To find a successful mission, we must first develop career capital. Once we immerse ourselves within that subculture and familiarize ourselves with the ins and outs, we can isolate what opportunities are available. Once we figure out what piques our interest, we can work to become industry leaders within that discipline. He calls this area “just beyond the cutting edge in your field”. Once we’ve emerged as leaders within the subculture, we can test the financial viability of a business or service via little bets before jumping in head-first. By crafting and completing these small projects that coincide with the overall mission, we can receive vital feedback to further polish skills within that discipline. Failure should be expected, and embraced as an opportunity to learn. Thankfully we did not put all of our eggs in one basket.
Here is a talk at Google where we can hear straight from the horse’s mouth.
Newport explains the importance of deliberate practice, specifically being comfortable with being uncomfortable. It’s a concept drawn from Anders Ericsson’s book, Peak: Secrets from the New Science of Expertise. He uses an analogy of playing music, where a great musician would play a song slowly, then speed it up until it’s just outside of the player’s comfort zone. Eventually, what was once hard becomes easy. However, becoming good at playing the piece required intense concentration, right outside of the player’s comfort zone. Weight training, and incremental increases by adding 2.5 lbs on each side can be also be used as an analogy. We’re told that showing up is enough. If we want to be ordinary, show up; to be extraordinary, strain yourself mentally and physically by actively engaging in deliberate practice.
We should adopt a craftsman mindset, buckle down and get extremely good at one of fields we have a mild interest in. As we get better and better at that skill through deliberate practice and continuous feedback, our passion will develop. Because this deep level of knowledge is rare and valuable, we can then leverage this “career capital” to attain a career with the main three attributes found in jobs that people love: creativity, impact, and control. Through little bets, we can then dip our toes in the water to test our projects for financial viability without putting all of our eggs in one basket. Because you’ve become “so damn good” at what you do, no one will be able to deny requests for more creativity, impact or control over your work!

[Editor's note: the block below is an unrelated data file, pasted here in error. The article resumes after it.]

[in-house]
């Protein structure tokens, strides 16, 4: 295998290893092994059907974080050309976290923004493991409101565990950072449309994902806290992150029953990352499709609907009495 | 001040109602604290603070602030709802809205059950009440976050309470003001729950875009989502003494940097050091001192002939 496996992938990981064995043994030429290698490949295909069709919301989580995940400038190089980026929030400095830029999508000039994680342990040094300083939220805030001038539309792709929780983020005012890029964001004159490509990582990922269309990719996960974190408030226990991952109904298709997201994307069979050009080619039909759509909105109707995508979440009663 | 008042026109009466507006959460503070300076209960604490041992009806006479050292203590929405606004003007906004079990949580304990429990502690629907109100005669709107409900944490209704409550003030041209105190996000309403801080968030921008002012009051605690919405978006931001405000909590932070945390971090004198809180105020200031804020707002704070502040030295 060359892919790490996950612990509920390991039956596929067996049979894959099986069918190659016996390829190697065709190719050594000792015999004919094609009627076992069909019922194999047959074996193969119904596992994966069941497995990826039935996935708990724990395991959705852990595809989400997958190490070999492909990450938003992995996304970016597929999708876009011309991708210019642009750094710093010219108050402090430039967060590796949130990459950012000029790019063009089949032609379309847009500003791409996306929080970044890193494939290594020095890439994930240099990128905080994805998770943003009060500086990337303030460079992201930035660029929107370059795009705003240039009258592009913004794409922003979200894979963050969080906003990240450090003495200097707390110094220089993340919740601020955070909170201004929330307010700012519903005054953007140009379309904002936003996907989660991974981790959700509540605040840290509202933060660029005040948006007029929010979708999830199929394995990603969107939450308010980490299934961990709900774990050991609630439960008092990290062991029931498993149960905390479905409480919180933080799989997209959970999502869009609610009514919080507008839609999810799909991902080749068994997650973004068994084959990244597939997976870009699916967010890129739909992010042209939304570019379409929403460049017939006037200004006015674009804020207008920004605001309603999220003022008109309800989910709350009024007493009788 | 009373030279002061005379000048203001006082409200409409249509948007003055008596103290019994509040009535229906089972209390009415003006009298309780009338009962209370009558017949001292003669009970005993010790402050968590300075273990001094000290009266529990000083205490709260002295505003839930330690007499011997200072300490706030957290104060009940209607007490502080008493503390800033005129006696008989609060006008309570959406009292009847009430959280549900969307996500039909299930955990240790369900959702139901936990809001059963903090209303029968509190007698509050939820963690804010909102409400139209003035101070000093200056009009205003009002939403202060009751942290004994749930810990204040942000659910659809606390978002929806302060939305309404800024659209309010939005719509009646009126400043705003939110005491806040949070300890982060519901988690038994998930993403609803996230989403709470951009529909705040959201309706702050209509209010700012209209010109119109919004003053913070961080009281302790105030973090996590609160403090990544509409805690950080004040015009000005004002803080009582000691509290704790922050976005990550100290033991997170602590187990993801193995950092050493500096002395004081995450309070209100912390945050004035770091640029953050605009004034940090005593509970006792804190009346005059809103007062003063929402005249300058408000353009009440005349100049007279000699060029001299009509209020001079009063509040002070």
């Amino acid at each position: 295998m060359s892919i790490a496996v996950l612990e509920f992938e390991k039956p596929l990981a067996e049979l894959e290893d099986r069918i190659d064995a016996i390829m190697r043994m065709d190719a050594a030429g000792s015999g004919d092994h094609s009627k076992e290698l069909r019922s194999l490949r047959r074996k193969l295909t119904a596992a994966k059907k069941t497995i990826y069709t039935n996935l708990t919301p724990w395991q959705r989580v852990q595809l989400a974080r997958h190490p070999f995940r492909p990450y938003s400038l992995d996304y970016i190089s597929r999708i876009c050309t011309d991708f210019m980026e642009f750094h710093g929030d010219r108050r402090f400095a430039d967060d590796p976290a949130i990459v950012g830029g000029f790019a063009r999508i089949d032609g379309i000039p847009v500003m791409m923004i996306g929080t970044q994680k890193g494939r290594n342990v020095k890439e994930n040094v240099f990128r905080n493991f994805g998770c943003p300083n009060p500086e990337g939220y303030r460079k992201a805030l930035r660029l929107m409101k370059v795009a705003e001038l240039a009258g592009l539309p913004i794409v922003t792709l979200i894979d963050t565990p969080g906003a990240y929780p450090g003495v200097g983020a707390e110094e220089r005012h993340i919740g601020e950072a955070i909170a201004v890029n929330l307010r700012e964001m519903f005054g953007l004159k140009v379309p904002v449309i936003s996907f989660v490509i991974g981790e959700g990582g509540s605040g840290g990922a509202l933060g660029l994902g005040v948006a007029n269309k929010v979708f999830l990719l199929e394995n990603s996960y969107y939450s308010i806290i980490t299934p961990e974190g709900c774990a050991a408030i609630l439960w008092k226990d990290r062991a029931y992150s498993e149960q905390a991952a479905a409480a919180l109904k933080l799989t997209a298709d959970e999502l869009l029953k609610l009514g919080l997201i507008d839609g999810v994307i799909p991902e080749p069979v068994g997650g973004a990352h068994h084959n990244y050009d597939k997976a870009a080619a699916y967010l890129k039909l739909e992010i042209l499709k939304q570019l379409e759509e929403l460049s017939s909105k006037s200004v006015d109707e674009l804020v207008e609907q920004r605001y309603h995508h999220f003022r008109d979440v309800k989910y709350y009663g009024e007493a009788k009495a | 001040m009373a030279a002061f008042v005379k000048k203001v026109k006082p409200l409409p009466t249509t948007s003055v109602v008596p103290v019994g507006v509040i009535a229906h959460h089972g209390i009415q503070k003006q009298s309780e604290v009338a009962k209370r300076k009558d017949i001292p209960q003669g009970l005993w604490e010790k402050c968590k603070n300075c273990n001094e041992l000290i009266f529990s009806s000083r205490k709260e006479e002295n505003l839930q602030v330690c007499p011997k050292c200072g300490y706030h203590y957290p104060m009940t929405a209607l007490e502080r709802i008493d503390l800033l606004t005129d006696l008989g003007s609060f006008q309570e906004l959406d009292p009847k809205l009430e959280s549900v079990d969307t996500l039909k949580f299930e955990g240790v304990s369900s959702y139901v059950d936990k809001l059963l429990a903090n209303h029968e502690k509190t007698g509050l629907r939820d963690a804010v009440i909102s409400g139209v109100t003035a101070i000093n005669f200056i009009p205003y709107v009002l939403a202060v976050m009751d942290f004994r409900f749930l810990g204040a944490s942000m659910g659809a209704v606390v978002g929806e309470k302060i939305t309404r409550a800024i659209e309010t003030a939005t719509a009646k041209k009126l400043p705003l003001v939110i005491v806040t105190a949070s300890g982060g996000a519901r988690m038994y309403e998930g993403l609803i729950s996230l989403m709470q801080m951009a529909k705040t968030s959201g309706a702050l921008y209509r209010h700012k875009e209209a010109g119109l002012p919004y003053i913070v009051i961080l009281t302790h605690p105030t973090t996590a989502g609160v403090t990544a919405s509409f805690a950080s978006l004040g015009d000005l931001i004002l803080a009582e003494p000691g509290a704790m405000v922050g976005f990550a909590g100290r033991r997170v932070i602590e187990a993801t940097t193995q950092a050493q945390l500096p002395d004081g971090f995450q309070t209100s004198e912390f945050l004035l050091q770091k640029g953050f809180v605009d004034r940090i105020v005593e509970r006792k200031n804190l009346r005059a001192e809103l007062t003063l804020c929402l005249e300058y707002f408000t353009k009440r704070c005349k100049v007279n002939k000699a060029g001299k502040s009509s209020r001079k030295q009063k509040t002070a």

In my humble opinion- buyer beware. Anecdotal Evidence != Statistical Evidence. He cherry picks a few stories that help his case, such as an ex-marketing executive turned yoga instructor opening up a yoga business that failed after taking a few weeks of yoga instructor classes. As mentioned previously, the barrier to entry was too low in the industry, she did not build enough career capital up, and little bets were not used to test financial viability. However, he does do a great job assimilating his stories into what he’s trying to convey. Furthermore, to answer the original question regarding why people fail when they pursue their passion- even the most prepared person can fail. Statistically speaking, it’s just less likely if a pool of career capital has been built up compared to a non-proven green thumb. It could very well be possible that someone with absolutely no career capital can find success in every metric!
It’s blatant that his methodical and analytical background as a computer scientist and MIT PhD graduate was not developed overnight. Who he is today is the culmination of decades of deliberate practice on extremely mentally fatiguing activities. Should we not follow our passions? No, I believe the point of So Good They Can’t Ignore You was to illuminate the risks of following our passions if not fully thought out. Statistically speaking, some who do follow their passion will succeed and vice versa. However, accruing career capital, immersing oneself in a subculture, and testing the financial viability through little bets can help reduce the probability of failure. As in investing, personal appetites will dictate decisions. No one is necessarily wrong. It all boils down to personal preference. However, what we may be passionate about today may change tomorrow and Newport suggests that we pursue careers with the aforementioned three traits in addition to a career built merely on passion.
 Newport, Cal. So Good They Can’t Ignore You: Why Follow Your Passion Is Bad Advice and the Surprising .. Grand Central Pub, 2012.
 Broeck, Anja, et al. “Capturing Autonomy, Competence, and Relatedness at Work: Construction and Initial Validation of the Work-Related Basic Need Satisfaction Scale.”Journal of Occupational and Organizational Psychology, vol. 83, no. 4, 2010, pp. 981–1002., doi:10.1348/096317909×481382.